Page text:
Part four: Making the UI with jQuery and Freemarker

This is the fourth and final part of my Minesweeper portlet tutorial.

This part focuses on the html side of the portlet and shows how we use jQuery and freemarker to make our UI dynamic.

Implementing the hover effect

First we will show how the jQuery javascript library is used to get a hover effect on the squares in the game board. The liferay portal 5.2.3 comes built-in with jQuery version 1.2.6, which is slightly dated but works in most cases. In liferay the used notation is jQuery() instead of the normal $() used in the jQuery documentation.

The freemarker template _game_board.ftl contains the following javascript which changes the class of the <td> element on hover.
jQuery(document).ready(function() {
        function() {
            if (jQuery(this).hasClass("not-clicked")) {
        function() {
            if (jQuery(this).hasClass("not-clicked-hover")) {
With the following style definitions in minesweeper.css
.not-clicked {
    background-image: url('../images/button.png');

.not-clicked-hover {
    cursor: pointer;
    background-image: url('../images/button_hover.png');
we get the desired effect.

Doing the click with Ajax

Next we will see how we can update parts of the html using Ajax. We are going to use jQuery for that also.

First lets look at the following snippet of javascript from _game_board.ftl
jQuery(document).ready(function() {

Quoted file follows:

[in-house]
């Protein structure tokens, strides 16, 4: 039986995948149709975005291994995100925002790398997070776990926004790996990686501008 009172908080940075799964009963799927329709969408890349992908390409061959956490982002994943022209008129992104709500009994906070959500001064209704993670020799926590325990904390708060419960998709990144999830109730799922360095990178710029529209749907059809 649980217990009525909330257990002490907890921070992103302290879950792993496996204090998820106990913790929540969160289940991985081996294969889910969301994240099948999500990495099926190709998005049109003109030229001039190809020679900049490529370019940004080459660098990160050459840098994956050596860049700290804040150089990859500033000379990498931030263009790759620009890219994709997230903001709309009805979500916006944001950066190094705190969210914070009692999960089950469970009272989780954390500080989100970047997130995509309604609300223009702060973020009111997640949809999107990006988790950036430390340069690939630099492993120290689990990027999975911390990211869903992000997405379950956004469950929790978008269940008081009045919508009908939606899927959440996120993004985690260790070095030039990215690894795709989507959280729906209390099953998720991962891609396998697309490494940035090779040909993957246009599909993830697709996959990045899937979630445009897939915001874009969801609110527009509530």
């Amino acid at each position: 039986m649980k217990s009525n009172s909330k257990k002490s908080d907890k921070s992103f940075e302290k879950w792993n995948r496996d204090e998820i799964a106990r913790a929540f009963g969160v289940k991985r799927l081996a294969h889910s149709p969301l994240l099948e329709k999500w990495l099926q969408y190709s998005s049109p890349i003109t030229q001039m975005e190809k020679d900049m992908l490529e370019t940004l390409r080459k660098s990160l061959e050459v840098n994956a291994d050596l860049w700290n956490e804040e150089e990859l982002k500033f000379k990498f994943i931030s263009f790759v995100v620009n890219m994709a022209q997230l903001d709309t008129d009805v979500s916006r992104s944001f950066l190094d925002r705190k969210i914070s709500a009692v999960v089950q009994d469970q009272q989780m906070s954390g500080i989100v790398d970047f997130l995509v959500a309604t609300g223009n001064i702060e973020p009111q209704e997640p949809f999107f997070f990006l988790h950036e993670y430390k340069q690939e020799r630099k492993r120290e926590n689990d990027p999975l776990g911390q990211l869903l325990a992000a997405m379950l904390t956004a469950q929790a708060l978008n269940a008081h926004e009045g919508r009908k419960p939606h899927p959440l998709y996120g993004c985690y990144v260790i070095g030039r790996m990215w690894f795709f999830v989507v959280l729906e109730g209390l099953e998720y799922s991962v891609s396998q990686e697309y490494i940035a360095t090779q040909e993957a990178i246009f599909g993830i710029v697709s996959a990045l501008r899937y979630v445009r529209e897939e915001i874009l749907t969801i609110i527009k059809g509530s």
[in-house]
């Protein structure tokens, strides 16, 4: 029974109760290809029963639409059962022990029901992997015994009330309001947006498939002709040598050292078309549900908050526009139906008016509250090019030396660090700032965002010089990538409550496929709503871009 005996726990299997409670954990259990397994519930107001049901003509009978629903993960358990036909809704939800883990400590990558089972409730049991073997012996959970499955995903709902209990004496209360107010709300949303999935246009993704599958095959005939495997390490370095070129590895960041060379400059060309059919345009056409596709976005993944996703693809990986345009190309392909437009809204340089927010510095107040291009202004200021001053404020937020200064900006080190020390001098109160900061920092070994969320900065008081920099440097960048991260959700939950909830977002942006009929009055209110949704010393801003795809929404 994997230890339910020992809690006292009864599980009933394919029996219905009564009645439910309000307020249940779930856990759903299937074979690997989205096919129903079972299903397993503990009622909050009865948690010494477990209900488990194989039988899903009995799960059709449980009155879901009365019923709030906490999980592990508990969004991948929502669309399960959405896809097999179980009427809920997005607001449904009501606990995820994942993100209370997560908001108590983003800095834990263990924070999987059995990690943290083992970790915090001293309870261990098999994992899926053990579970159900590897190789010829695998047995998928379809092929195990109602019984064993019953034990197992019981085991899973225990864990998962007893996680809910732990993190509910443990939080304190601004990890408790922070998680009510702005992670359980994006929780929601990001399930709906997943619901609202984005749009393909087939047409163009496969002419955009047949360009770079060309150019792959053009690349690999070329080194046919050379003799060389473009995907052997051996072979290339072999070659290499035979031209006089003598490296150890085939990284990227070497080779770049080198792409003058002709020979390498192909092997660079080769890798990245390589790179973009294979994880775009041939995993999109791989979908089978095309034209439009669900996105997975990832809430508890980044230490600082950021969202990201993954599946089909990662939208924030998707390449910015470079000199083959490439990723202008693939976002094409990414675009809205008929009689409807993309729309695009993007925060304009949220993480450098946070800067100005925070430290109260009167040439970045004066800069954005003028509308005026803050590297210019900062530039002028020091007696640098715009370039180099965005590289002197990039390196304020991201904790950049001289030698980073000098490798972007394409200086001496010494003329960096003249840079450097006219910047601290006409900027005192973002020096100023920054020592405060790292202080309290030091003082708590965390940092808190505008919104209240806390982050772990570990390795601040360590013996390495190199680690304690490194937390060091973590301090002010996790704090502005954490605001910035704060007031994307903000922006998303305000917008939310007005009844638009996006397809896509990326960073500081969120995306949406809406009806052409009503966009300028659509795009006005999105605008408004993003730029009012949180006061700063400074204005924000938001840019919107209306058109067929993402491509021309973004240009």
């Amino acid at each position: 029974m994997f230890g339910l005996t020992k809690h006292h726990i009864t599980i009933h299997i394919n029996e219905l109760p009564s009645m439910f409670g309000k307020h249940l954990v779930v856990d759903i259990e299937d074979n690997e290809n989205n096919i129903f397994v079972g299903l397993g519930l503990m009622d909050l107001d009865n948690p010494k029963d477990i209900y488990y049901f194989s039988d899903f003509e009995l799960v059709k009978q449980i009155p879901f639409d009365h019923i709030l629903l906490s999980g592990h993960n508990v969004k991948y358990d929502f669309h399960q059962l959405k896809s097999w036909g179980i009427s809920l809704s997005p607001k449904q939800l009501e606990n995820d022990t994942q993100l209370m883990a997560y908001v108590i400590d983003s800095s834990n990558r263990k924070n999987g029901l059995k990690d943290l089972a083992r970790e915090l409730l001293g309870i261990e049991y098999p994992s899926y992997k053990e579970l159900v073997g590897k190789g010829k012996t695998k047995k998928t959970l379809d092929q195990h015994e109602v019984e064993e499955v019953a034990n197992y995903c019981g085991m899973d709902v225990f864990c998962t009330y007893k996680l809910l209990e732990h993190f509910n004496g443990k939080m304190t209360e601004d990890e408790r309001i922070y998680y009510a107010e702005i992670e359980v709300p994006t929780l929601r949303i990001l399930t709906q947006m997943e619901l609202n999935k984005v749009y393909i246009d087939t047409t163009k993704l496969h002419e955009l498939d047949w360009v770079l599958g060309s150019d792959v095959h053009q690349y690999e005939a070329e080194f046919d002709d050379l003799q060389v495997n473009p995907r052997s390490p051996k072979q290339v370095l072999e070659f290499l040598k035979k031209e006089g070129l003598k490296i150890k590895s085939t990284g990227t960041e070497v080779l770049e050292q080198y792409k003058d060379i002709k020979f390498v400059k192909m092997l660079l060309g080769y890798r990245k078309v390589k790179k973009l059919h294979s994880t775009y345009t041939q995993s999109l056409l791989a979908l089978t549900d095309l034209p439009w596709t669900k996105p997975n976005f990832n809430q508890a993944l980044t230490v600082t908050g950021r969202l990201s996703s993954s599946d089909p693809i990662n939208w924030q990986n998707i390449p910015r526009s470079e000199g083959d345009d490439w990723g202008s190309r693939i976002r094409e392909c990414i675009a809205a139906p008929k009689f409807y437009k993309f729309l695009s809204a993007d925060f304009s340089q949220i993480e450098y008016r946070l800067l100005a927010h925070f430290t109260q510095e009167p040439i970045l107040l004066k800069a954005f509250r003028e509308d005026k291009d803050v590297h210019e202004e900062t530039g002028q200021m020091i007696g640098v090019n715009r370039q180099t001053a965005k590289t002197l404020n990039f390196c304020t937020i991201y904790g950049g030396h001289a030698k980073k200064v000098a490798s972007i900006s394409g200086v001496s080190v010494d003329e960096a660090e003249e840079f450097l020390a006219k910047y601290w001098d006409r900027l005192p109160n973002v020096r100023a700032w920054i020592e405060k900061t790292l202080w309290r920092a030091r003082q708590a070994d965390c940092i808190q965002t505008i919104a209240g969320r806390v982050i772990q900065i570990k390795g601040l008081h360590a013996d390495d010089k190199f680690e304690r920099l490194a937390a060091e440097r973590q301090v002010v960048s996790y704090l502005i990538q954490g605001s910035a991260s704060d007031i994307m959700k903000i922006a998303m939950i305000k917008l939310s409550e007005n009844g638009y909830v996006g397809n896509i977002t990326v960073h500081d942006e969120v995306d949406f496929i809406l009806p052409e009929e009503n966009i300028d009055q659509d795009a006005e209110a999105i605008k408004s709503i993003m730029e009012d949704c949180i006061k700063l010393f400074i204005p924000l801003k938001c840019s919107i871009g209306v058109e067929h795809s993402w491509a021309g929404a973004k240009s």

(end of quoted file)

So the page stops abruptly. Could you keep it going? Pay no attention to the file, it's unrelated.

jQuery(".game-board .not-clicked").click(function() {        
Here we use jQuery selectors to bind a handler for the click event on those squares, which are not yet clicked. The actual event handling code does first the following:
        var x = jQuery(this).attr("xloc");
        var y = jQuery(this).attr("yloc");
        var url = '<@s.url action="click"/>';
The attributes xloc and yloc contain the x and y coordinates of the square. Then we use the freemarker built in @s.url taglib to get the url for the click action.

Next line in the click handler changes the p_p_state parameter value to exclusive:
        url = url.replace('p_p_state=normal', 'p_p_state=exclusive');
The exclusive tells liferay that the page should be loaded without any of the layout html that is normally used. Finally we have
        jQuery("#game-board-container").load(url, {x: x, y: y});
which loads the click result to the <div> containing the game board.


Part three: Wiring the backend with Spring Framework and Hibernate

This is part three of the Minesweeper portlet tutorial.

This part of the tutorial describes how we can wire our Struts actions with Spring beans and how we can utilize the Spring dao support with Hibernate.

Saving the highscore to database

The following steps try to illustrate how to combine Struts with Spring and Hibernate for easy data access.
  1. First we create the HighScore class to represent a highscore entry in the database
  2. public class HighScore {
        private Long id;
        private int score;
        private String name;
  3. We map it to database table highscore with HighScore.hbm.xml mapping file
  4. <hibernate-mapping>
        <class name="com.blogspot.pragmatastic.minesweeper.HighScore" table="highscore">
            <id name="id" column="id">
                <generator class="native"/>
            <property name="score" column="score"/>